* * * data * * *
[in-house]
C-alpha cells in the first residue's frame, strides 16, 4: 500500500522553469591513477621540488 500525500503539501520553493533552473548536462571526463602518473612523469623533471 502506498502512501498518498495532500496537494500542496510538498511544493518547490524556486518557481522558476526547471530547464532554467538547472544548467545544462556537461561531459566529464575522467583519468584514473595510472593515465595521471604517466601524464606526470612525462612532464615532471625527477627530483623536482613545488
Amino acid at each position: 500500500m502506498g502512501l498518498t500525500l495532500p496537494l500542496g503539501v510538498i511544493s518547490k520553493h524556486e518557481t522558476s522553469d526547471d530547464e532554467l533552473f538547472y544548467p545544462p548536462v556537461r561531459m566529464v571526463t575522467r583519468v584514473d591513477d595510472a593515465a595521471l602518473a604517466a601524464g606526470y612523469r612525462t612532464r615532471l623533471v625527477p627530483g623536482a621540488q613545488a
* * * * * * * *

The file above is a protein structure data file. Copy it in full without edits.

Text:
[in-house]
C-alpha cells in the first residue's frame, strides 16, 4: 500500500522553469591513477621540488 500525500503539501520553493533552473548536462571526463602518473612523469623533471 502506498502512501498518498495532500496537494500542496510538498511544493518547490524556486518557481522558476526547471530547464532554467538547472544548467545544462556537461561531459566529464575522467583519468584514473595510472593515465595521471604517466601524464606526470612525462612532464615532471625527477627530483623536482613545488
Amino acid at each position: 500500500m502506498g502512501l498518498t500525500l495532500p496537494l500542496g503539501v510538498i511544493s518547490k520553493h524556486e518557481t522558476s522553469d526547471d530547464e532554467l533552473f538547472y544548467p545544462p548536462v556537461r561531459m566529464v571526463t575522467r583519468v584514473d591513477d595510472a593515465a595521471l602518473a604517466a601524464g606526470y612523469r612525462t612532464r615532471l623533471v625527477p627530483g623536482a621540488q613545488a